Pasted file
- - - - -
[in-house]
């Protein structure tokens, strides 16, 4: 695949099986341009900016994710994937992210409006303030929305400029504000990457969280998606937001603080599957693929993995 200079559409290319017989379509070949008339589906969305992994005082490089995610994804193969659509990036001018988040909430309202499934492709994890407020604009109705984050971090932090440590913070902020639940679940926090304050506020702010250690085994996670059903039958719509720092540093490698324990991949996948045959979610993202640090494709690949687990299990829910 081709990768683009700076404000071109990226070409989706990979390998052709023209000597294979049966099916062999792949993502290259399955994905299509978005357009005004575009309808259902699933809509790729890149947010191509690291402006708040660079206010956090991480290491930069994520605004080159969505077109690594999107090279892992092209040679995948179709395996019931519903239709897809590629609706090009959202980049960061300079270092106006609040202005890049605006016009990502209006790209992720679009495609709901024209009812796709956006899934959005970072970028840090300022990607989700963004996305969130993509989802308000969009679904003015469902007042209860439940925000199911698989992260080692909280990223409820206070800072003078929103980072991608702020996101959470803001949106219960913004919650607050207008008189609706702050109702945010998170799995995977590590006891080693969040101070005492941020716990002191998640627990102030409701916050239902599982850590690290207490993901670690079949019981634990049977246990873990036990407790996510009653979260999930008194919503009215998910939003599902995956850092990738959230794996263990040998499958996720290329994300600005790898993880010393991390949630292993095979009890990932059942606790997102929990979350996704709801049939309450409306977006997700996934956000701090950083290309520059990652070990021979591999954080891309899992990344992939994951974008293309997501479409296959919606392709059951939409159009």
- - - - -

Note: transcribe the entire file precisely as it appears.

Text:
[in-house]
């Protein structure tokens, strides 16, 4: 695949099986341009900016994710994937992210409006303030929305400029504000990457969280998606937001603080599957693929993995 200079559409290319017989379509070949008339589906969305992994005082490089995610994804193969659509990036001018988040909430309202499934492709994890407020604009109705984050971090932090440590913070902020639940679940926090304050506020702010250690085994996670059903039958719509720092540093490698324990991949996948045959979610993202640090494709690949687990299990829910 081709990768683009700076404000071109990226070409989706990979390998052709023209000597294979049966099916062999792949993502290259399955994905299509978005357009005004575009309808259902699933809509790729890149947010191509690291402006708040660079206010956090991480290491930069994520605004080159969505077109690594999107090279892992092209040679995948179709395996019931519903239709897809590629609706090009959202980049960061300079270092106006609040202005890049605006016009990502209006790209992720679009495609709901024209009812796709956006899934959005970072970028840090300022990607989700963004996305969130993509989802308000969009679904003015469902007042209860439940925000199911698989992260080692909280990223409820206070800072003078929103980072991608702020996101959470803001949106219960913004919650607050207008008189609706702050109702945010998170799995995977590590006891080693969040101070005492941020716990002191998640627990102030409701916050239902599982850590690290207490993901670690079949019981634990049977246990873990036990407790996510009653979260999930008194919503009215998910939003599902995956850092990738959230794996263990040998499958996720290329994300600005790898993880010393991390949630292993095979009890990932059942606790997102929990979350996704709801049939309450409306977006997700996934956000701090950083290309520059990652070990021979591999954080891309899992990344992939994951974008293309997501479409296959919606392709059951939409159009």